Other phase transitions at higher temperatures have also been reported. For example, a phase transition around 100 °C was found for a silica-based hybrid C18 column (Figure 3). This transition was attributed to a change in the conformation of the stationary phase in the presence of the mobile phase as a function of temperature (19). This idea was substantiated by solid-state nuclear magnetic resonance (NMR) spectroscopy, which showed, over a temperature range of 30–150 °C, that the dry stationary phase did not undergo any conformational changes. Differential scanning calorimetry (DSC) was also performed on the stationary phase under conditions that mimicked typical LC mobile phase conditions. DSC showed thermal desorption of the mobile phase (70:30 water–acetonitrile) from the stationary phase around the phase transition point (circa 97 °C), suggesting a change in the conformation of the stationary phase when the mobile phase was present.

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Figure 3: Van ’t Hoff plot for toluene demonstrating curvilinear behavior around 100 Â°C. Adapted from reference 19 with permission.

The phase transition in Figure 3 produces two linear van 't Hoff plots: region I at lower temperatures (32–97.3 °C) and region II at higher temperatures (97.3–200 °C). Interestingly, Δ*H*^{0} in region II is approximately twice that of region I. Coym and Dorsey (25) discussed this possibility of an increase in Δ*H*^{0} following a phase transition:

It may seem odd that the enthalpy of transfer (retention) at high temperature is more favorable than at low temperature, because retention is greater at low temperature. The thermodynamic quantity that governs retention is the free energy (Δ*G*^{0}), which has an entropy component (Δ*S*^{0}). Because of the change in hydrogen bond structure of water with temperature, the entropy change associated with retention changes with temperature. At lower temperatures, where the mobile phase is hydrogen bonded, there is a favorable entropy change upon retention. This is commonly referred to as "hydrophobic effect." However, at high temperatures, where there is little or no hydrogen bonding, the entropy change would be expected to be much less. As a result, although the enthalpy (Δ*H*^{0}) of retention is more favorable at high temperature, it is outweighed by the entropic (Δ*S*^{0}) contribution.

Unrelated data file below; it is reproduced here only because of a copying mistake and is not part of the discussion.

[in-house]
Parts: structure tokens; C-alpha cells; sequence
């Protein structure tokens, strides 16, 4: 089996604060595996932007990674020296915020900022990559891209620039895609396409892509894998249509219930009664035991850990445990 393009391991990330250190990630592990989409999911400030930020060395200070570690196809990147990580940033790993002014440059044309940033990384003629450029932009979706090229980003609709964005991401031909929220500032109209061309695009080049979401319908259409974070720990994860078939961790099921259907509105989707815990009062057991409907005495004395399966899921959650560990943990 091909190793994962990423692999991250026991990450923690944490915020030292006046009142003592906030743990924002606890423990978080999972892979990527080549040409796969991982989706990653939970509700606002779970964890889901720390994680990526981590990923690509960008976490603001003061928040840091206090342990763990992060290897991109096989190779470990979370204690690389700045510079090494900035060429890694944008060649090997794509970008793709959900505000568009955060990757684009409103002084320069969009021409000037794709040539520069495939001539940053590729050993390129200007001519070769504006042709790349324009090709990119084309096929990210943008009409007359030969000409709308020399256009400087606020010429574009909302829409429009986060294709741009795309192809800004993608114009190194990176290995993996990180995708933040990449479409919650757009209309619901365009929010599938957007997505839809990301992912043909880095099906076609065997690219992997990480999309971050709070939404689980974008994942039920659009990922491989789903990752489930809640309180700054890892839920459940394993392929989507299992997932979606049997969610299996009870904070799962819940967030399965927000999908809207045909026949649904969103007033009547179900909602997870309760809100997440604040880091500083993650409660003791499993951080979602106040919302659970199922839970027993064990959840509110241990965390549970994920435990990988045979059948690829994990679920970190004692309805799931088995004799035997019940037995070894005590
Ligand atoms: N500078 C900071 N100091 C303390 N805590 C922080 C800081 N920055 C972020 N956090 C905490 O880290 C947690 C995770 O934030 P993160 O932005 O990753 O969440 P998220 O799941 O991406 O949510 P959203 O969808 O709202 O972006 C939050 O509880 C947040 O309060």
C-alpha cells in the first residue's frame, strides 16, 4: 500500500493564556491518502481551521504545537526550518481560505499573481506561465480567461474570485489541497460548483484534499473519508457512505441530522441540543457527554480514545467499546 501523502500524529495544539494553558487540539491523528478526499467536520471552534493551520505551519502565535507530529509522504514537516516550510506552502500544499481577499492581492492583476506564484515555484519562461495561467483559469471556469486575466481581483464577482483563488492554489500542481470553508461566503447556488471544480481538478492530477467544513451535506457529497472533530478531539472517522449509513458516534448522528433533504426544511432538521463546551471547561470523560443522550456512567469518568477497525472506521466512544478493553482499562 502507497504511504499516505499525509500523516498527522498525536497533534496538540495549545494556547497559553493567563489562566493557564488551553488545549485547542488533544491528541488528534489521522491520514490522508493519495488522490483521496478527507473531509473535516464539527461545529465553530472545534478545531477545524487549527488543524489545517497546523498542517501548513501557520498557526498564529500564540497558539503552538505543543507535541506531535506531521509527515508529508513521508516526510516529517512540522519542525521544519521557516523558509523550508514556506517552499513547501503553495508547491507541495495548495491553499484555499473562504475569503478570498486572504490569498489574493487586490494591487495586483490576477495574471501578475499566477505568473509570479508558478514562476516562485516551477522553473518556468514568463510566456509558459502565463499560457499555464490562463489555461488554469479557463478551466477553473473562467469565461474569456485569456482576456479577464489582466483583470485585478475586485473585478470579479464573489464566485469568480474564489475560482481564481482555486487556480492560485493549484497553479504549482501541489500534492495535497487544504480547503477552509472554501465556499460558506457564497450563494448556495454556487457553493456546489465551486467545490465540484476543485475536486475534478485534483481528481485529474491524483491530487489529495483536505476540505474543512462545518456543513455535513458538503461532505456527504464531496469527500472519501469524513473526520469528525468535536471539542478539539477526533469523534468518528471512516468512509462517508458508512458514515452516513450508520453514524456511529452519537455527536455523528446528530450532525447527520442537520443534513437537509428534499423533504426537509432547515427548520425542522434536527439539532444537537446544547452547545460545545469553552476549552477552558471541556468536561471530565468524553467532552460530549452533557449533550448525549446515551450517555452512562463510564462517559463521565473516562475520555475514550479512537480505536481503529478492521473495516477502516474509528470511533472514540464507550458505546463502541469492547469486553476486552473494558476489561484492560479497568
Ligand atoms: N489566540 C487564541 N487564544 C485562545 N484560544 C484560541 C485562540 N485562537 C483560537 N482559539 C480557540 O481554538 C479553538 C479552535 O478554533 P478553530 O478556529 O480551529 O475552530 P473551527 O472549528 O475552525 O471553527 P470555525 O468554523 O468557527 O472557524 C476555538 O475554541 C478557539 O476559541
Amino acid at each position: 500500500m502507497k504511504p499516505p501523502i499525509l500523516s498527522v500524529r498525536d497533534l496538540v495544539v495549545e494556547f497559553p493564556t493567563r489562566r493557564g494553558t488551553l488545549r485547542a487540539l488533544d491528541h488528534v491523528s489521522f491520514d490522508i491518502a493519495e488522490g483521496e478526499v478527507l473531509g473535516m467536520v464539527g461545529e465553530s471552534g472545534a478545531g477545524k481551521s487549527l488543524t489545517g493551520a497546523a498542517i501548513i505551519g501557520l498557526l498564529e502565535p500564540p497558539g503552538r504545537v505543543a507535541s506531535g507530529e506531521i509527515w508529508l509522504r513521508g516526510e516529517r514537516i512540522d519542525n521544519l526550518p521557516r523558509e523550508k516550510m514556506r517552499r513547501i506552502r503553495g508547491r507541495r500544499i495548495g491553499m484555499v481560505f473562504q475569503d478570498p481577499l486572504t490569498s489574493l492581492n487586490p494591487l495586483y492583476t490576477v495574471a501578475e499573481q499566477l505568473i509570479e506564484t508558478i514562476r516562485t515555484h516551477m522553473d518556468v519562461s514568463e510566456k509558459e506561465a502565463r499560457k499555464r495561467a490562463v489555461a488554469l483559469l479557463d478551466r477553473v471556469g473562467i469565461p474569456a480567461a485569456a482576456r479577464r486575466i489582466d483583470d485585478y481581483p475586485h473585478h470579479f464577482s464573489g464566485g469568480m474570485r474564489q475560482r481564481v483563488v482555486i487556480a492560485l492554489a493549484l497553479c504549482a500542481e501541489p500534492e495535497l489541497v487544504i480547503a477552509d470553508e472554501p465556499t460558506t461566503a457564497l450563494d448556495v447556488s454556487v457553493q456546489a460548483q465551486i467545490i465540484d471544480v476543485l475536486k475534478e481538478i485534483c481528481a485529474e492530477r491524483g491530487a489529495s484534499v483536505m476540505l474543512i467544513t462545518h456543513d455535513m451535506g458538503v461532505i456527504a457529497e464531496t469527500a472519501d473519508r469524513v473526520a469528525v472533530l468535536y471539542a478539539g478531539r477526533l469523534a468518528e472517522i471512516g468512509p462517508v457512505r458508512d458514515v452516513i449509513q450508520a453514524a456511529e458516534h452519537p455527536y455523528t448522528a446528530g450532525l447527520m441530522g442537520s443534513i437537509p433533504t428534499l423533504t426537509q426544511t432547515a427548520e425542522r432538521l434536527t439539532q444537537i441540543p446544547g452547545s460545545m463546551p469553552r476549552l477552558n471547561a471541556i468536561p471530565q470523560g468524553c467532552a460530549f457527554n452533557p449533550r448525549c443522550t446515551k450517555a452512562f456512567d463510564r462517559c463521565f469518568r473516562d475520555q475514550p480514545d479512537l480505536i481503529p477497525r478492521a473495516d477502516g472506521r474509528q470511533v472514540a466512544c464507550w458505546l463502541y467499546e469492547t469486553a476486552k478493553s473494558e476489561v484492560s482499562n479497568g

Figure 4: Van ’t Hoff plots of protriptyline obtained at pH 7.8. Column: (a) Inertsil ODS 3V, (b) X-Terra RP18. Flow rate: 1.0 mL/min. Temperature increases from right to left. Adapted from reference 33 with permission.

**Irregularities in van 't Hoff Plots Because of pH Effects **

Unusual van 't Hoff plots may be observed in the separation of acids and bases (26) because a change in the temperature, and therefore polarity, of the mobile phase can affect the p*K*_{a} and p*K*_{b} values of weak acids and bases. Obviously, a change in the ionization state of an analyte or buffer in a mobile phase can alter retention (27), and selectivity changes associated with temperature changes are larger for polar and ionizable analytes than for nonpolar analytes (28–32). In particular, an analyte's p*K*_{a} value can shift approximately –0.03 p*K*_{a} units per degree Celsius (33,34). These effects are complex and are usually strongly manifested when pH ˜≈ p*K*_{a}; that is, where both the weak acid and conjugate base have appreciable concentrations (29). The success of these types of separations depends on the nature of the buffer and analyte (30). Two examples are shown in Figures 4 and 5. Figure 4 shows an increase in retention of protriptyline, a tricyclic antidepressant, with increasing temperature on two different columns. Figure 5 also shows analytes that exhibit (unusual) negative slopes in their van 't Hoff plots. As a side note, temperatures can also affect large molecules — for example, proteins may undergo conformational changes with temperature (31).

Figure 5: Van ’t Hoff plots of acidic and basics analytes. (a) Phosphate buffer pH (25 Â°C) = 8.10, and (b) tris + HCl buffer pH (25 Â°C) = 8.09; mobile phase contains 50% (v/v) methanol. Analytes: â = 2,4-dichlorophenol, â = 2,6-dichlorophenol, â² = benzylamine, â = benzyldimethylamine. Adapted from reference 29 with permission.

**Confirming the Linearity of van 't Hoff Plots and Evaluating Changes in Entropy **